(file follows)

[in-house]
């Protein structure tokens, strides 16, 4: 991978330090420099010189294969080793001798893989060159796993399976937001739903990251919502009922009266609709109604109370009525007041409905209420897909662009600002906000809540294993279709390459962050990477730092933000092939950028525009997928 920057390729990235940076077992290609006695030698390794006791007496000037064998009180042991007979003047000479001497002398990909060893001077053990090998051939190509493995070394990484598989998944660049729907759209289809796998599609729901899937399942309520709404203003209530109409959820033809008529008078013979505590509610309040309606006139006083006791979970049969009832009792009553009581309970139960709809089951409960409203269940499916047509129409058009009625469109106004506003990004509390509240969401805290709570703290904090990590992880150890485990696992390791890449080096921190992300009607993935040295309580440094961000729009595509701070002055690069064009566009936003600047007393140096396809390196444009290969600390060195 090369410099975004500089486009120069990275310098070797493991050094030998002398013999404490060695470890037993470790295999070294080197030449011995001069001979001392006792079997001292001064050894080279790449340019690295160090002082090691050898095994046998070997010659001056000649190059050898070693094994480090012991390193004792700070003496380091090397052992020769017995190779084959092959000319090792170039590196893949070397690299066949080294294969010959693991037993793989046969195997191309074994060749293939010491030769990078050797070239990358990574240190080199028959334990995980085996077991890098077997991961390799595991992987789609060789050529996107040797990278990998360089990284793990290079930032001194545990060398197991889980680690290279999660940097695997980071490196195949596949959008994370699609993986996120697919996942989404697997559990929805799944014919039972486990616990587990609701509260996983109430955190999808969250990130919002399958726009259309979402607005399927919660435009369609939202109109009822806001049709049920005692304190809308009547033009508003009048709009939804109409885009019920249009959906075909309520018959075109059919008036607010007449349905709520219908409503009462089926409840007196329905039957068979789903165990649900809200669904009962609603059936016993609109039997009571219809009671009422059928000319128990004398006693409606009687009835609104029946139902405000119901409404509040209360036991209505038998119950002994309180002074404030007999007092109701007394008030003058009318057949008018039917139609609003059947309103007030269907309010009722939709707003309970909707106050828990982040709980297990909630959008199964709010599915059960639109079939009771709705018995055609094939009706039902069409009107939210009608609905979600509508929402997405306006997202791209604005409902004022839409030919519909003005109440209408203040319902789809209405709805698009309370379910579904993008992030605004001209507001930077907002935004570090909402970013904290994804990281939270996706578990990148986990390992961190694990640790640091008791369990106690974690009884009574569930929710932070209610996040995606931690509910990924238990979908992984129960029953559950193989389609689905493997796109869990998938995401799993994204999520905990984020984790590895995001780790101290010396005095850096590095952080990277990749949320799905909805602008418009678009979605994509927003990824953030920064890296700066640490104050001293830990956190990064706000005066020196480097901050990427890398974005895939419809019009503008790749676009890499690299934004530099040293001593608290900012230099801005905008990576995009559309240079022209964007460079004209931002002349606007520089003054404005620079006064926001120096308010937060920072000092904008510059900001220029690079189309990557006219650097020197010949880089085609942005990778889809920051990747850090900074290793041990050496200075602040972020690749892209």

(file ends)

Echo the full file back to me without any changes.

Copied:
[in-house]
């Protein structure tokens, strides 16, 4: 991978330090420099010189294969080793001798893989060159796993399976937001739903990251919502009922009266609709109604109370009525007041409905209420897909662009600002906000809540294993279709390459962050990477730092933000092939950028525009997928 920057390729990235940076077992290609006695030698390794006791007496000037064998009180042991007979003047000479001497002398990909060893001077053990090998051939190509493995070394990484598989998944660049729907759209289809796998599609729901899937399942309520709404203003209530109409959820033809008529008078013979505590509610309040309606006139006083006791979970049969009832009792009553009581309970139960709809089951409960409203269940499916047509129409058009009625469109106004506003990004509390509240969401805290709570703290904090990590992880150890485990696992390791890449080096921190992300009607993935040295309580440094961000729009595509701070002055690069064009566009936003600047007393140096396809390196444009290969600390060195 090369410099975004500089486009120069990275310098070797493991050094030998002398013999404490060695470890037993470790295999070294080197030449011995001069001979001392006792079997001292001064050894080279790449340019690295160090002082090691050898095994046998070997010659001056000649190059050898070693094994480090012991390193004792700070003496380091090397052992020769017995190779084959092959000319090792170039590196893949070397690299066949080294294969010959693991037993793989046969195997191309074994060749293939010491030769990078050797070239990358990574240190080199028959334990995980085996077991890098077997991961390799595991992987789609060789050529996107040797990278990998360089990284793990290079930032001194545990060398197991889980680690290279999660940097695997980071490196195949596949959008994370699609993986996120697919996942989404697997559990929805799944014919039972486990616990587990609701509260996983109430955190999808969250990130919002399958726009259309979402607005399927919660435009369609939202109109009822806001049709049920005692304190809308009547033009508003009048709009939804109409885009019920249009959906075909309520018959075109059919008036607010007449349905709520219908409503009462089926409840007196329905039957068979789903165990649900809200669904009962609603059936016993609109039997009571219809009671009422059928000319128990004398006693409606009687009835609104029946139902405000119901409404509040209360036991209505038998119950002994309180002074404030007999007092109701007394008030003058009318057949008018039917139609609003059947309103007030269907309010009722939709707003309970909707106050828990982040709980297990909630959008199964709010599915059960639109079939009771709705018995055609094939009706039902069409009107939210009608609905979600509508929402997405306006997202791209604005409902004022839409030919519909003005109440209408203040319902789809209405709805698009309370379910579904993008992030605004001209507001930077907002935004570090909402970013904290994804990281939270996706578990990148986990390992961190694990640790640091008791369990106690974690009884009574569930929710932070209610996040995606931690509910990924238990979908992984129960029953559950193989389609689905493997796109869990998938995401799993994204999520905990984020984790590895995001780790101290010396005095850096590095952080990277990749949320799905909805602008418009678009979605994509927003990824953030920064890296700066640490104050001293830990956190990064706000005066020196480097901050990427890398974005895939419809019009503008790749676009890499690299934004530099040293001593608290900012230099801005905008990576995009559309240079022209964007460079004209931002002349606007520089003054404005620079006064926001120096308010937060920072000092904008510059900001220029690079189309990557006219650097020197010949880089085609942005990778889809920051990747850090900074290793041990050496200075602040972020690749892209």